Monday, March 17, 2014

King Pin

This is the king pin of all rolling pins. I recently bought this 18 inch stainless steel rolling pin and hoped it would be functional for clay. It definitely is! It's a Winware which I purchased on Amazon. It wasn't inexpensive but considering I use it almost every day the cost is well worth it to me. The reason for an 18 inch rolling pin is so the clay slab I roll won't get any creases from the edge of the pin.

It has enough weight to make rolling a thick piece of clay into a nice big slab of clay. I have a slab roller but I have gotten used to using a rolling pin. I flip my slab over and rotate it as I roll it out so the clay is rolled in all directions. So far this works out well for me getting slabs that don't warp. I like rolling my slabs on a sheet of fiberboard; the clay doesn't stick to it and I can wipe it clean to reduce dust. I've been using the same piece of fiberboard for years.

It rolled the clay into an even thickness all around. I don't use sticks to keep the slab even I never have but this rolling pin did the job even better than previous pins I've used. It's doesn't stick to the clay and it's easy to wipe clean.

I place the slab of clay on a piece of sheet rock or wall board (taped on the edges so no plaster gets in the clay). I put the sheet rock on a plastic shelf with grids so that air can circulate around and the slab will firm up quicker. I also dry flat pieces of work on sheetrock and periodically gently slide them to another piece of dry sheetrock to aid in the drying of the bottom of the work.

Here's wishing you a Happy St. Patrick's Day and good luck with this four leaf clover. Thanks for reading and for all your comments.

5 comments:

  1. A large, heavy rolling pin is such an asset to a potter. I'll bet that steal clean up nicely too.

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  2. Linda, thanks for this. I think I may order one of those. I don't do much handbuilding, but I do like to do some (since I can't throw) as making my pottery cabochons and jewelry can be tedios work!! I am not fond of my little slab roller and this looks like just the ticket! Feel like I took a miniclass. thanks.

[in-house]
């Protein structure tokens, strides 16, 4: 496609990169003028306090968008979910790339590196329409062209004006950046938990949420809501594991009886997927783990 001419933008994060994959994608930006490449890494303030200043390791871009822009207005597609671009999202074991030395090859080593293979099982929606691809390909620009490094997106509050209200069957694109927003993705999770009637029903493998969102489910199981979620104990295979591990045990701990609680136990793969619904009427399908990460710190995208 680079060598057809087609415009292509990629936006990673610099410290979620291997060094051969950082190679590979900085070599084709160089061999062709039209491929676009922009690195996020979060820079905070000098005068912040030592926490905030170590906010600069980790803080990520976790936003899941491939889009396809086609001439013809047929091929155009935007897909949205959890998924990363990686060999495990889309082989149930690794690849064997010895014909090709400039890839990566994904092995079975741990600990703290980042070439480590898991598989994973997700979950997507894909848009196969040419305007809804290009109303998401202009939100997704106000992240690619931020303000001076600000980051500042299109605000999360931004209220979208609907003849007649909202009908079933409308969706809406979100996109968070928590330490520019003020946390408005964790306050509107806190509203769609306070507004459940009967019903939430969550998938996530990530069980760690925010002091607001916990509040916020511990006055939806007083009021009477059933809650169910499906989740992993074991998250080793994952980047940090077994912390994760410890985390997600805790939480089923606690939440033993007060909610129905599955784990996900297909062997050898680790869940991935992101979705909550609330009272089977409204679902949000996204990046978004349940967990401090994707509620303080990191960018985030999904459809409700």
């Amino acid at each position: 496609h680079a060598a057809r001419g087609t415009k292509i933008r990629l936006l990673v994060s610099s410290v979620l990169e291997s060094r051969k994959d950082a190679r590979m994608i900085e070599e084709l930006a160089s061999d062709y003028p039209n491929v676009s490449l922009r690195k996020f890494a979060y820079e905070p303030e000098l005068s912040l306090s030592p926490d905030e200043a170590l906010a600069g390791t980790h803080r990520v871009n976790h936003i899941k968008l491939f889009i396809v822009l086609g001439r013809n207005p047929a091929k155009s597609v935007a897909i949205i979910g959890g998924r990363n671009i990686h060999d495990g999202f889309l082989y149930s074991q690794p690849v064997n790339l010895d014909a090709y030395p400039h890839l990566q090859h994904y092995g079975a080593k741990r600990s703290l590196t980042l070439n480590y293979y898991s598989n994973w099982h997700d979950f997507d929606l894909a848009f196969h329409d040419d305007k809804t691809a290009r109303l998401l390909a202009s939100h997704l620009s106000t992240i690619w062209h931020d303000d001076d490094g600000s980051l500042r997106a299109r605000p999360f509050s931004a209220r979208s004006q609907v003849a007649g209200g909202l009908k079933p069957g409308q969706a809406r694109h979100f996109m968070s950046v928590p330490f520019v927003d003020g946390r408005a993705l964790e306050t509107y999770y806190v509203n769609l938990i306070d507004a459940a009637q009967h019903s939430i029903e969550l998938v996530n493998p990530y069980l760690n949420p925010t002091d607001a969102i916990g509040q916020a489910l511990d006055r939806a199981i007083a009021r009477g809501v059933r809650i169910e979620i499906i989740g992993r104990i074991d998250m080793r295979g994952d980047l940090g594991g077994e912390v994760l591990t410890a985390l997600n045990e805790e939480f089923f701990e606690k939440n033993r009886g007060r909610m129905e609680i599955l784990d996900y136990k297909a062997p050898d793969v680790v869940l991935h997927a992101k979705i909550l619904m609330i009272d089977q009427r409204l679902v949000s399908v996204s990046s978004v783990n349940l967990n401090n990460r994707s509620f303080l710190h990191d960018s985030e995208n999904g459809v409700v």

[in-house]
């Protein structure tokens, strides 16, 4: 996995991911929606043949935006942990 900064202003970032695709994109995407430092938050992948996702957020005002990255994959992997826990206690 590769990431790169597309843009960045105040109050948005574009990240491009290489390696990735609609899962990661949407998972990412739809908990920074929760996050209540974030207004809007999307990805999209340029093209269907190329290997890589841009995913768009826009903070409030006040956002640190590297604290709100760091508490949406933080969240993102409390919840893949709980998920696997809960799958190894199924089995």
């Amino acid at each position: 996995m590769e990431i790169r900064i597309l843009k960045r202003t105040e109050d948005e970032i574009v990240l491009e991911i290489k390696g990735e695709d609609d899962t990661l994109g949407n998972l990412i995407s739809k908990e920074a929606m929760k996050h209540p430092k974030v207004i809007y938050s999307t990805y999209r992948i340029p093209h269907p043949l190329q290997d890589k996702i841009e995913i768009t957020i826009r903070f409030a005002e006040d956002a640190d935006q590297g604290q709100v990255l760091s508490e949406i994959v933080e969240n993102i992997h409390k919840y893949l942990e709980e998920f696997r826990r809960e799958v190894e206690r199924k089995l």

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  3. What a great tool. I'm not doing much rolling at home, since the community studio has a big slab roller, and I just truck a dry-wall home with fresh slabs when I want. Can't wait to see what you're up to now that you've got a new tool!

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  4. It looks great - and I am soooo looking forward to seeing what it helps you create.

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  5. Hi Lori, thanks, it's easy to wipe clean. I've never liked the wood ones as the clay gets embedded in the grain.

    Hi Jennie, thanks, glad you liked the post, the rotating of the slabs when rolling really helps.

    Hi Barbara, thanks, I used to do that too, take slabs home but they were so heavy and not good to carry with my back since the classroom was so far from the parking lot.

    Hi Elephant's Child, thanks, been thinking of lots of new work but gardening and home projects are pulling me in other directions too. ha.

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I love suggestions, questions, critiques, thanks for your comment